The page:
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Defense Team Calls for Critical Eye on Weinstein Accusers

“Believe women,” the slogan goes. But when it comes to deciding whether to convict Harvey Weinstein of rape, a defense lawyer urged the jury Thursday not to let a fad fill in for flimsy evidence.

MANHATTAN (CN) — “Believe women,” the slogan goes. But when it comes to deciding whether to convict Harvey Weinstein of rape, a defense lawyer urged the jury Thursday not to let a fad fill in for flimsy evidence.

Flexing her experience from more than 40 cases where she represented men accused of sexual misconduct in the #MeToo era, attorney Donna Rotunno wasted little time summarizing her thoughts on the movement at closing arguments.

“In their universe, women are not responsible for the parties they attend, the men they flirt with, the choices they make for their own careers, the plane tickets they accept,” Rotunno said. “They aren’t even responsible for sitting at their computers and sending an email across the country.”

Since the trial’s start nearly a month ago, jurors in the case have heard six tearful, graphic and often humiliating accounts from women alleging that Weinstein, who turns 68 in March, forced himself on them against their will.

As Rotunno put it Thursday, however, across nearly five hours of summations, this narrative “strips adult women of common sense, autonomy, and responsibility.”

“In this script, the powerful man is so unattractive and large that no woman would ever want to sleep with him voluntarily,” Rotunno said, addressing the jury of seven men and five women.

Rotunno spent the first three hours of defense closing arguments Thursday focused on the testimony of former “Project Runway” production assistant Mimi Haleyi and aspiring actress Jessica Mann.

She noted that both accusers testified to also having had consensual sex with Weinstein and maintained communication with the producer after their alleged assaults by him.

Rotunno began with Haleyi, who testified that Weinstein lunged at her in his Manhattan apartment in 2006, backed her into a bedroom and forced oral sex on her.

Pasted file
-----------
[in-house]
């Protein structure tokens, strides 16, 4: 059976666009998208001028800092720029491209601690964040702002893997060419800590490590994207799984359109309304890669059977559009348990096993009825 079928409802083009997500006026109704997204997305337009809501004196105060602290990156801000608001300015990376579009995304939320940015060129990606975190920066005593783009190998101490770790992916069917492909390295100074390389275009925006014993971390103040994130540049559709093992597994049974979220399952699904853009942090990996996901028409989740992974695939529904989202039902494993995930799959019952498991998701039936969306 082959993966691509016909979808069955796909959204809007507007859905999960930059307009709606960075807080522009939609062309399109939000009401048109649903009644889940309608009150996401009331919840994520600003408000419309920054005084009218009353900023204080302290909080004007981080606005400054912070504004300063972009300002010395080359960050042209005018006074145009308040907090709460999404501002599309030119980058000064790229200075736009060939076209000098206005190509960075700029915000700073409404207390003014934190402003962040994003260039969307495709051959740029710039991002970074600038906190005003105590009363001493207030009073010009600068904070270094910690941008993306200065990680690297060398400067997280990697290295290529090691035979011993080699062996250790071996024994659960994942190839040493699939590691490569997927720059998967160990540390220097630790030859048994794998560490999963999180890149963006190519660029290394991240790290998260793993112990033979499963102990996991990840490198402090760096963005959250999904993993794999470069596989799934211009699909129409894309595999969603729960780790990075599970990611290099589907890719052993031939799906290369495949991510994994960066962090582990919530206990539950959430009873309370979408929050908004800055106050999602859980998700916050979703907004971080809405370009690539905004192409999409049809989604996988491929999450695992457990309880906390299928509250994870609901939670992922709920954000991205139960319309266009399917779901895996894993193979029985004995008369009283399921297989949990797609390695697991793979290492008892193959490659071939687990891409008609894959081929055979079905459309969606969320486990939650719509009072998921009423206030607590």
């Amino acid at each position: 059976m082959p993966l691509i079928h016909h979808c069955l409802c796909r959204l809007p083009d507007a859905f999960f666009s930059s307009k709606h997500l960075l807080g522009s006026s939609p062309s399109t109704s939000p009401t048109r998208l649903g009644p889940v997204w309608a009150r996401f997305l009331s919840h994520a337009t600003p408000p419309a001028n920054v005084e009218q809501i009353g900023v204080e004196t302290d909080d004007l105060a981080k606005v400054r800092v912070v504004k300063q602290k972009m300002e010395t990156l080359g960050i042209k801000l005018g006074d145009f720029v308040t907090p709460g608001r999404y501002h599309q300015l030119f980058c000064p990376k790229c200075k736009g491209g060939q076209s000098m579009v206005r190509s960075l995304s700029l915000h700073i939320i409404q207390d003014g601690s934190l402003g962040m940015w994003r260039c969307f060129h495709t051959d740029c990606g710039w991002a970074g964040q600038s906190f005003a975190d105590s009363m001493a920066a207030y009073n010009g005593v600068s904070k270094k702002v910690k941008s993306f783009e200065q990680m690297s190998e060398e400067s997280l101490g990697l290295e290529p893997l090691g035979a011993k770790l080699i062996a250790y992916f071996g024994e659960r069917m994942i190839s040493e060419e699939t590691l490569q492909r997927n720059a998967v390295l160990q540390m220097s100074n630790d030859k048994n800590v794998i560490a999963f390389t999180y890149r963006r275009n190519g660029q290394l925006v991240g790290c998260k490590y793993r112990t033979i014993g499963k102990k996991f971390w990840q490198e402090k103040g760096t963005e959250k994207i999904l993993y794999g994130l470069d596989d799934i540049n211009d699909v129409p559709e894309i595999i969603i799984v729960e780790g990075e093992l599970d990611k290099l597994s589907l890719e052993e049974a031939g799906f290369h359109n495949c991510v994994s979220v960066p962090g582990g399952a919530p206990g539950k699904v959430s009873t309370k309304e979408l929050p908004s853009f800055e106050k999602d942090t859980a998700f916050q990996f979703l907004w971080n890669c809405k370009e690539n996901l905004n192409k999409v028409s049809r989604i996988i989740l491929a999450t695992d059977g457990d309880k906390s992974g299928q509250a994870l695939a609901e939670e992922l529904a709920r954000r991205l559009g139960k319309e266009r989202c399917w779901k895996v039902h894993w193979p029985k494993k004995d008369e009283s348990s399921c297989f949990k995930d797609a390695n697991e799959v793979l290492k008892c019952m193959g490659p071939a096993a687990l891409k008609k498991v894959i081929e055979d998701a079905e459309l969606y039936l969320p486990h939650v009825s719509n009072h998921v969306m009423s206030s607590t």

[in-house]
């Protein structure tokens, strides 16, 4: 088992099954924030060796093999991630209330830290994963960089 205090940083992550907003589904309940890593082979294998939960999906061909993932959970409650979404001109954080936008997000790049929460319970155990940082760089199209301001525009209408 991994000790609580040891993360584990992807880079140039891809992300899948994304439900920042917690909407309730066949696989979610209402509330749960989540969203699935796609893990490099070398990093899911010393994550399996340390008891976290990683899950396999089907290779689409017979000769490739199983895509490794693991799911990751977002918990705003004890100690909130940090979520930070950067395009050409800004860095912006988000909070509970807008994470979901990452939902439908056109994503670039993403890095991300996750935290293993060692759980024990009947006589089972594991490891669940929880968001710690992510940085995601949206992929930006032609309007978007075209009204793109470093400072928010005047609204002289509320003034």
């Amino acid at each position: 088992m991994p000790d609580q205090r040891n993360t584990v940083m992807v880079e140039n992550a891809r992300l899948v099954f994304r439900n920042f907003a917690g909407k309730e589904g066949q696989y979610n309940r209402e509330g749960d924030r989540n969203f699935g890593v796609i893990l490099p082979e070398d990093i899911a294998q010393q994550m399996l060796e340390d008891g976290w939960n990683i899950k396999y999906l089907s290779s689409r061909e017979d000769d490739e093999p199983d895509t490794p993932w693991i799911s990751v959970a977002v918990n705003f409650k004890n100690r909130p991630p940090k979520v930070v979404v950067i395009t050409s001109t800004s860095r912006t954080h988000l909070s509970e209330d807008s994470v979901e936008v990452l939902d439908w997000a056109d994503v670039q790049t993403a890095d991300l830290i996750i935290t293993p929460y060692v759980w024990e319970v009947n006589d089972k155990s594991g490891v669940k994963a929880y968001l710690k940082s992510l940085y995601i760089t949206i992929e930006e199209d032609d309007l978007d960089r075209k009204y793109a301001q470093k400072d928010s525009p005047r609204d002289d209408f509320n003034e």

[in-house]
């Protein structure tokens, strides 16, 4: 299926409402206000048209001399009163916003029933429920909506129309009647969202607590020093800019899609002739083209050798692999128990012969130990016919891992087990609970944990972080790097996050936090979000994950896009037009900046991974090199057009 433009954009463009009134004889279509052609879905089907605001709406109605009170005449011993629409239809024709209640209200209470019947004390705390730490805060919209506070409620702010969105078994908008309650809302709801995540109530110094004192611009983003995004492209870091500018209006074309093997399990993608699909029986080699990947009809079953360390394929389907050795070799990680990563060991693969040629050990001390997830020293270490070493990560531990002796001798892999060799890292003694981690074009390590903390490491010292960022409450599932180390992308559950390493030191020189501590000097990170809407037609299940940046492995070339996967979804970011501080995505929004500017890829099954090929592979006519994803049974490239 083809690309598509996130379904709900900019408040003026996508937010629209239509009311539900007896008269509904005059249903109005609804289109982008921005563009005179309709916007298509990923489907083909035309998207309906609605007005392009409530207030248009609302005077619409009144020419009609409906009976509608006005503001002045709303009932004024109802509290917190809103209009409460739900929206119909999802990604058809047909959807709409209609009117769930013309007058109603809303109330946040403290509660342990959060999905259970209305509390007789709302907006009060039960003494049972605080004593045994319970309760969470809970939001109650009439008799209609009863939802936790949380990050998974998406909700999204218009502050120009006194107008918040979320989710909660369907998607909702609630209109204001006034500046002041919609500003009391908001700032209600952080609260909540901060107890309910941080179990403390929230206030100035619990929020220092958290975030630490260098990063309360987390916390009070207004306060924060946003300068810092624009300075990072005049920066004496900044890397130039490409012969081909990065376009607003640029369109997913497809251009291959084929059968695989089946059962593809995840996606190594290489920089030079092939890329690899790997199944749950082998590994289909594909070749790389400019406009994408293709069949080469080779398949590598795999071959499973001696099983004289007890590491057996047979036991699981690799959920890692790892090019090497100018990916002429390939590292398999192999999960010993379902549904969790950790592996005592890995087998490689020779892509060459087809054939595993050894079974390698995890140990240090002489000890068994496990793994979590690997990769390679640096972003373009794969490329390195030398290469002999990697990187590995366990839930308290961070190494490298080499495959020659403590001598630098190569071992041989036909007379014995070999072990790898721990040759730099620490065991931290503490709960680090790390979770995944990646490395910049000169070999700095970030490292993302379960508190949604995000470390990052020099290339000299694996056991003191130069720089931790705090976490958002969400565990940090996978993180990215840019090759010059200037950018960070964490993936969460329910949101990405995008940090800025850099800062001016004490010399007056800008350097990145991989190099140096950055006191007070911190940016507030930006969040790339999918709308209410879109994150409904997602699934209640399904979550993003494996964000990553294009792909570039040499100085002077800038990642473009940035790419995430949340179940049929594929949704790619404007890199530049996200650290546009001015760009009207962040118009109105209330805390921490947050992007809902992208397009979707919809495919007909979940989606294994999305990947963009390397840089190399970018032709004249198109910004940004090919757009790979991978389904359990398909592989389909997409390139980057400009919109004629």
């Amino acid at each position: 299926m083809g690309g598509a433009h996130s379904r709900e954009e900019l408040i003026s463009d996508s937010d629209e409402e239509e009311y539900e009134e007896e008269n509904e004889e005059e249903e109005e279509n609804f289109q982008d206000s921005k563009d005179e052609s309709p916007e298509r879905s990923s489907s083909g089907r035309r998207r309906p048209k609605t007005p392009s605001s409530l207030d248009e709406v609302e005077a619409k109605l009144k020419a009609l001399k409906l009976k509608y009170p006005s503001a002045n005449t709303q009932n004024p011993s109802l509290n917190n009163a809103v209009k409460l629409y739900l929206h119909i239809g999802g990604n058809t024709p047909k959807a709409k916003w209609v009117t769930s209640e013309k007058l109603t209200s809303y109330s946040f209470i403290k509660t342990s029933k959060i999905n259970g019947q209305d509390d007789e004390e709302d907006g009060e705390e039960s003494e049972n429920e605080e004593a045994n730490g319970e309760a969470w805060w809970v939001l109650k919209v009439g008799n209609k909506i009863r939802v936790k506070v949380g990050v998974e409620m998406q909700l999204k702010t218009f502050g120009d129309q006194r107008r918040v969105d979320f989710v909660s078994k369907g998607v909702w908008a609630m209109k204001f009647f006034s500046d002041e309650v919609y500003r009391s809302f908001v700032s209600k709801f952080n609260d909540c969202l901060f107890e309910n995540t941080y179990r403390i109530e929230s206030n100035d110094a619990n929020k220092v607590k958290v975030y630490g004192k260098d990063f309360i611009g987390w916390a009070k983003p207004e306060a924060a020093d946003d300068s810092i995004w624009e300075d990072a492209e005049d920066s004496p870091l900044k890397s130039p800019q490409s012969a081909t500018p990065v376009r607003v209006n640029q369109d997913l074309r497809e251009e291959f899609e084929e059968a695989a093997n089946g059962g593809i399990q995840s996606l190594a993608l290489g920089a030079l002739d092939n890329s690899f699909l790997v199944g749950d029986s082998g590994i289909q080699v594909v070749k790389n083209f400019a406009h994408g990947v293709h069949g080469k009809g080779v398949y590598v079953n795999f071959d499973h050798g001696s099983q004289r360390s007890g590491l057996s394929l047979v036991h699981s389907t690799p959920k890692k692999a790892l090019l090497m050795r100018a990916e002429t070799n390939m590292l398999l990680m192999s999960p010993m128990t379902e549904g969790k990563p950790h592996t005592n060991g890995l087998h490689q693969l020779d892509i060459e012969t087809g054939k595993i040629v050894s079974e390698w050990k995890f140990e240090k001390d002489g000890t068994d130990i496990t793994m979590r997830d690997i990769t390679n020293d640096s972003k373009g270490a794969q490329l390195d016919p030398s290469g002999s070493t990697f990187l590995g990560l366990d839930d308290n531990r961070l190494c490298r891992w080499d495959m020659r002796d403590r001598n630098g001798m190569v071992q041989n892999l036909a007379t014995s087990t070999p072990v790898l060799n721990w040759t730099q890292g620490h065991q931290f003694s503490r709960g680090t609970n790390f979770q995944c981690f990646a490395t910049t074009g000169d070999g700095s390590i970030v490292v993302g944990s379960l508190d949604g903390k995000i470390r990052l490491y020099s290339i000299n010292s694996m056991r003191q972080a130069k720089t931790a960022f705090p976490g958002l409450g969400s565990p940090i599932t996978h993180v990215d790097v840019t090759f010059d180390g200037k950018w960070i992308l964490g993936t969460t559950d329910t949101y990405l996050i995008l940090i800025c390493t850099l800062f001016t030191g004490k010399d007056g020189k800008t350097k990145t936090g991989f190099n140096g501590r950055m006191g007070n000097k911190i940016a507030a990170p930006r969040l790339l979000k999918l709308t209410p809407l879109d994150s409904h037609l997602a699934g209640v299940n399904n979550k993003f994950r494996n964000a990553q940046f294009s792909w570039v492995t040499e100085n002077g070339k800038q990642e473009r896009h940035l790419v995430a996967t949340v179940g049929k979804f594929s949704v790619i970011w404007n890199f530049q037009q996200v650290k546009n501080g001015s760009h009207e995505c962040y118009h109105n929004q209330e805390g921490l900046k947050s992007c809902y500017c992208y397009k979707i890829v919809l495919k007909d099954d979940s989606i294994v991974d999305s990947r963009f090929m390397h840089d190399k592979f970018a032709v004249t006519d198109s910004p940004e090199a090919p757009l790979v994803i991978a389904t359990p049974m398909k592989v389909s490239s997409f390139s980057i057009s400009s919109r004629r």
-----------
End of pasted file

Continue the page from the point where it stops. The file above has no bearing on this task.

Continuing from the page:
“Of course she tells you that she was certainly not flirtatious, because no one in this case ever acted flirtatious with Mr. Weinstein in any way,” Rotunno said. “You know that Miriam Haley was a flirtatious person because you heard about it from her roommate,” she told jurors.

“For Miriam to say that she never had any intentions with Mr. Weinstein, and she never knew of Mr. Weinstein’s intentions with her is clearly false,” Rotunno said. “Again this is what happens when we don’t look at real time evidence, and we only listen to what someone says when they went into a courtroom.”

Rotunno argued that the district attorney employed some heavy editing to make Haleyi’s consensual sexual relationship with Weinstein fit the prosecution's case.

“They have to label it as a professional relationship because, if they label it for what it was, we wouldn’t be here,” she said. “All the real-time communication, all the documented evidence, would make any reasonable person say that Miriam Haleyi and Harvey Weinstein were in a relationship.”

Rotunno pointed to emails from Haleyi to Weinstein in the years after the alleged incidents, showing that she signed off “Lots of love” in one, and “Peace and love” in another after she’d become a Kundalini yoga teacher.

"Not something you do to someone who sexually assaulted you," Rotunno remarked.

Rotunno also criticized Haleyi for hiring celebrity attorney Gloria Allred to represent her in October 2017.